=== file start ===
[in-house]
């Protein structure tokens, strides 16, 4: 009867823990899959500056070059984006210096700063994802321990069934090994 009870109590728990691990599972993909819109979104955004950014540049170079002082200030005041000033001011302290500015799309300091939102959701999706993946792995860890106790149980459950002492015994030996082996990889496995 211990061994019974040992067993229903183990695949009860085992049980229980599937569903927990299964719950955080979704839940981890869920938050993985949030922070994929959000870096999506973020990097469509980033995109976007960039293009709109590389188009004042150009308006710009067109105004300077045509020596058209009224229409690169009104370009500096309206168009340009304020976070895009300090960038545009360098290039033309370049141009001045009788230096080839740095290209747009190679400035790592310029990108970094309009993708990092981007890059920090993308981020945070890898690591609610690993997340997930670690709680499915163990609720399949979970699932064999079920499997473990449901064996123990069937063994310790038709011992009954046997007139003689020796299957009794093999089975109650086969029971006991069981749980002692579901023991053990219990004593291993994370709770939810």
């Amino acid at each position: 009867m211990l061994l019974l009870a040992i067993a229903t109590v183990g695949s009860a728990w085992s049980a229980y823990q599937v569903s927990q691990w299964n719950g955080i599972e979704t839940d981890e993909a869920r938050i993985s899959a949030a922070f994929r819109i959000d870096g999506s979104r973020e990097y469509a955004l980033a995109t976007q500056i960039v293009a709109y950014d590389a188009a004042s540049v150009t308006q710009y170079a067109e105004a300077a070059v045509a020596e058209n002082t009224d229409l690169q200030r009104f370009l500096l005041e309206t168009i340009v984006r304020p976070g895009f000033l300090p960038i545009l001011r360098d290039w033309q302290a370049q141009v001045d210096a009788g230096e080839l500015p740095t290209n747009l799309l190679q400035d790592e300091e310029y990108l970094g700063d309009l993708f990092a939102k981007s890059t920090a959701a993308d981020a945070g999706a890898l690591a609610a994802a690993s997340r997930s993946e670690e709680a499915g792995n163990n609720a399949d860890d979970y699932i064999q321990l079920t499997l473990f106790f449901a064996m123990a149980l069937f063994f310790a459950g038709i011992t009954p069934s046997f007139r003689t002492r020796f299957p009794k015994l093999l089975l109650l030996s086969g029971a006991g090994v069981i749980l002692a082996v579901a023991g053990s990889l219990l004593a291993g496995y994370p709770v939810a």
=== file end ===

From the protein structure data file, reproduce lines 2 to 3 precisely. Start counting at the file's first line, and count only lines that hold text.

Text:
């Protein structure tokens, strides 16, 4: 009867823990899959500056070059984006210096700063994802321990069934090994 009870109590728990691990599972993909819109979104955004950014540049170079002082200030005041000033001011302290500015799309300091939102959701999706993946792995860890106790149980459950002492015994030996082996990889496995 211990061994019974040992067993229903183990695949009860085992049980229980599937569903927990299964719950955080979704839940981890869920938050993985949030922070994929959000870096999506973020990097469509980033995109976007960039293009709109590389188009004042150009308006710009067109105004300077045509020596058209009224229409690169009104370009500096309206168009340009304020976070895009300090960038545009360098290039033309370049141009001045009788230096080839740095290209747009190679400035790592310029990108970094309009993708990092981007890059920090993308981020945070890898690591609610690993997340997930670690709680499915163990609720399949979970699932064999079920499997473990449901064996123990069937063994310790038709011992009954046997007139003689020796299957009794093999089975109650086969029971006991069981749980002692579901023991053990219990004593291993994370709770939810």
């Amino acid at each position: 009867m211990l061994l019974l009870a040992i067993a229903t109590v183990g695949s009860a728990w085992s049980a229980y823990q599937v569903s927990q691990w299964n719950g955080i599972e979704t839940d981890e993909a869920r938050i993985s899959a949030a922070f994929r819109i959000d870096g999506s979104r973020e990097y469509a955004l980033a995109t976007q500056i960039v293009a709109y950014d590389a188009a004042s540049v150009t308006q710009y170079a067109e105004a300077a070059v045509a020596e058209n002082t009224d229409l690169q200030r009104f370009l500096l005041e309206t168009i340009v984006r304020p976070g895009f000033l300090p960038i545009l001011r360098d290039w033309q302290a370049q141009v001045d210096a009788g230096e080839l500015p740095t290209n747009l799309l190679q400035d790592e300091e310029y990108l970094g700063d309009l993708f990092a939102k981007s890059t920090a959701a993308d981020a945070g999706a890898l690591a609610a994802a690993s997340r997930s993946e670690e709680a499915g792995n163990n609720a399949d860890d979970y699932i064999q321990l079920t499997l473990f106790f449901a064996m123990a149980l069937f063994f310790a459950g038709i011992t009954p069934s046997f007139r003689t002492r020796f299957p009794k015994l093999l089975l109650l030996s086969g029971a006991g090994v069981i749980l002692a082996v579901a023991g053990s990889l219990l004593a291993g496995y994370p709770v939810a």